It’s recruiting season and the forecast looks sunny for job seekers, so long as they’re talented and willing to work at landing employment.
That’s the consensus among analysts, students and big company recruiters who are struggling to find enough qualified applicants to fill their posts.
The overall unemployment rate for the computer industry at the end of last quarter was 2.1 percent, which is even lower than the 2.3 percent rate during the same quarter in 2000, the peak of the dot-com boom. Things are particularly bright for software engineers, whose unemployment rate was down to 0.9 percent last quarter, compared to 1.9 percent during the same period in 2000, according to the U.S. Department of Labor.
Jobs openings have peaked in the last nine months, said John A. Challenger, chief executive officer for Challenger, Gray & Christmas, whose placement firm crunches job market data. “In total of tech jobs, we’re probably in a better position than we’ve ever been.”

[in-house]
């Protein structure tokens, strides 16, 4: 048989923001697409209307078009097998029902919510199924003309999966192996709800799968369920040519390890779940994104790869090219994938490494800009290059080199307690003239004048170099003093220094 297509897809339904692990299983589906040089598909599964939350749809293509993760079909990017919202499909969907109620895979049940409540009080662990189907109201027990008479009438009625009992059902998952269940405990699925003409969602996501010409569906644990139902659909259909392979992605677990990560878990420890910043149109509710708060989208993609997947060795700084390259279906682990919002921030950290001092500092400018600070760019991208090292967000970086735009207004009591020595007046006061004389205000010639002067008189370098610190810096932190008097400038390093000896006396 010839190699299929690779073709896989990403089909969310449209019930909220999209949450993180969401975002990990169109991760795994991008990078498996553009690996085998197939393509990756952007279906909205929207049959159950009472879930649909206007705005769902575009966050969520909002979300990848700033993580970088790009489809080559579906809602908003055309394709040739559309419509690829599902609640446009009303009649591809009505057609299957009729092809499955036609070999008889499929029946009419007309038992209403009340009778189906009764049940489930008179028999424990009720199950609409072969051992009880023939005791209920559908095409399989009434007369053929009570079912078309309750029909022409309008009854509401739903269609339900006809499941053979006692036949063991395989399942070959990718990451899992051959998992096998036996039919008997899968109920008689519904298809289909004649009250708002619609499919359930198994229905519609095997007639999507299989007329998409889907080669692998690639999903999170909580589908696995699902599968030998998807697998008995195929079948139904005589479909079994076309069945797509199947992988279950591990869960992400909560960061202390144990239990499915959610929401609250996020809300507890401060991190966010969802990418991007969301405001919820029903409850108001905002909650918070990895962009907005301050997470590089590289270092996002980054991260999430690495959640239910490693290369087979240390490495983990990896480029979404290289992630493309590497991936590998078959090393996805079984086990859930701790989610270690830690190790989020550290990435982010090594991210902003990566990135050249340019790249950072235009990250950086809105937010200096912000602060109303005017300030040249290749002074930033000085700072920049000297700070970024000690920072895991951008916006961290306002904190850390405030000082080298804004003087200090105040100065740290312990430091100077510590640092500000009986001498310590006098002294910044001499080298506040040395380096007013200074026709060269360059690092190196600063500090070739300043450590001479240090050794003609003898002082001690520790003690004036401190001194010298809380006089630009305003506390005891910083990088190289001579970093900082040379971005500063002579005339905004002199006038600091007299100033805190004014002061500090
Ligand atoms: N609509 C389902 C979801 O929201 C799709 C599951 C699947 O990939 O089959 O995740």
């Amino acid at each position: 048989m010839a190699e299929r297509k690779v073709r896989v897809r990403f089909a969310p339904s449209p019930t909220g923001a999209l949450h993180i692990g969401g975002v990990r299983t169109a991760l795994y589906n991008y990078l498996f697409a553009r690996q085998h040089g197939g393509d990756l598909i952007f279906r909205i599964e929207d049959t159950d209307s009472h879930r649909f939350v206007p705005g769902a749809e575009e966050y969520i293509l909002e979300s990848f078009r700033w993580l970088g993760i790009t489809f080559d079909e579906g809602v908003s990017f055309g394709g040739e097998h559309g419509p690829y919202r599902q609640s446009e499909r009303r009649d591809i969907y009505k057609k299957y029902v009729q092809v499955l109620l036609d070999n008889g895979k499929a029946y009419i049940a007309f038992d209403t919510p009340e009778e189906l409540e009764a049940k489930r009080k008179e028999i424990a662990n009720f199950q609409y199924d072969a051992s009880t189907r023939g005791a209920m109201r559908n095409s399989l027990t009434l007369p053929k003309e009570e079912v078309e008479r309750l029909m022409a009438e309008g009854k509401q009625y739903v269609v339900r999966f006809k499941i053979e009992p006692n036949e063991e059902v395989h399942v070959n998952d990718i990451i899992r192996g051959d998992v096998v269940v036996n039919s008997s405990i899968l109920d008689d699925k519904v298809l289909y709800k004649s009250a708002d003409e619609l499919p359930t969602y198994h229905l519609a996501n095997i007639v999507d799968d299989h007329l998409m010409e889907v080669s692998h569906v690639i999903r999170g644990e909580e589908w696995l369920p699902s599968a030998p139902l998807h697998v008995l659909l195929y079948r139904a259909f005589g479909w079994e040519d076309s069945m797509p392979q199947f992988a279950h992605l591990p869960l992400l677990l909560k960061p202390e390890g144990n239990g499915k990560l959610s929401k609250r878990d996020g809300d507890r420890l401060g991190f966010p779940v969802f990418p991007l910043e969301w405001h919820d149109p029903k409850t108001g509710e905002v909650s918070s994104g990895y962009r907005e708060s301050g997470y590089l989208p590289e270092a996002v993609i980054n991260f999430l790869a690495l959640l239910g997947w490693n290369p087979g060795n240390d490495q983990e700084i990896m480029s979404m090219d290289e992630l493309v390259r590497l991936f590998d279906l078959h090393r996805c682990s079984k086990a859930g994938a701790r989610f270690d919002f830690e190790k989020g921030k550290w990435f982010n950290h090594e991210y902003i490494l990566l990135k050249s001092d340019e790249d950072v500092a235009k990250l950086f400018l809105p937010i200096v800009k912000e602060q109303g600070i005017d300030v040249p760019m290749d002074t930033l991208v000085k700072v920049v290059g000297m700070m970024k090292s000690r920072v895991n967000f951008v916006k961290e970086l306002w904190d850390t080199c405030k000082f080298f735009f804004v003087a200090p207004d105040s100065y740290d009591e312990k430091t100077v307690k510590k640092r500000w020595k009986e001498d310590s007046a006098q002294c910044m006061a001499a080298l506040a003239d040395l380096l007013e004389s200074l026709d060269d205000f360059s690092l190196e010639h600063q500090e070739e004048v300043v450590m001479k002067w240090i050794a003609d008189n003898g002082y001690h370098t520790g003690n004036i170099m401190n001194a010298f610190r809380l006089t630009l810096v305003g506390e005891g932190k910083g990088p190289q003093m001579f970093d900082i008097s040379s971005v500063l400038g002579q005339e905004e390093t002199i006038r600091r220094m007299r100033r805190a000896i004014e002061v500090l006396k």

This year’s batch of students with degrees in engineering and computer science can take advantage of a job market that’s grown steadily over the last four year years. Challenger cited Labor Department statistics showing unemployment for recent tech grads down to 2 percent.
“In the tight labor market there are many companies which are eagerly awaiting the new graduates,” Challenger said. “They bring in new skills and expertise and they are not as high priced.”
Silicon Valley, a bellwether for the overall tech industry, has also seen this steady growth, said Sean Norris, branch manager for Sapphire Technologies’ San Francisco Bay Area IT recruiting office.
“From being an employers’ market four years ago, it’s now an employee-driven market,” Norris said.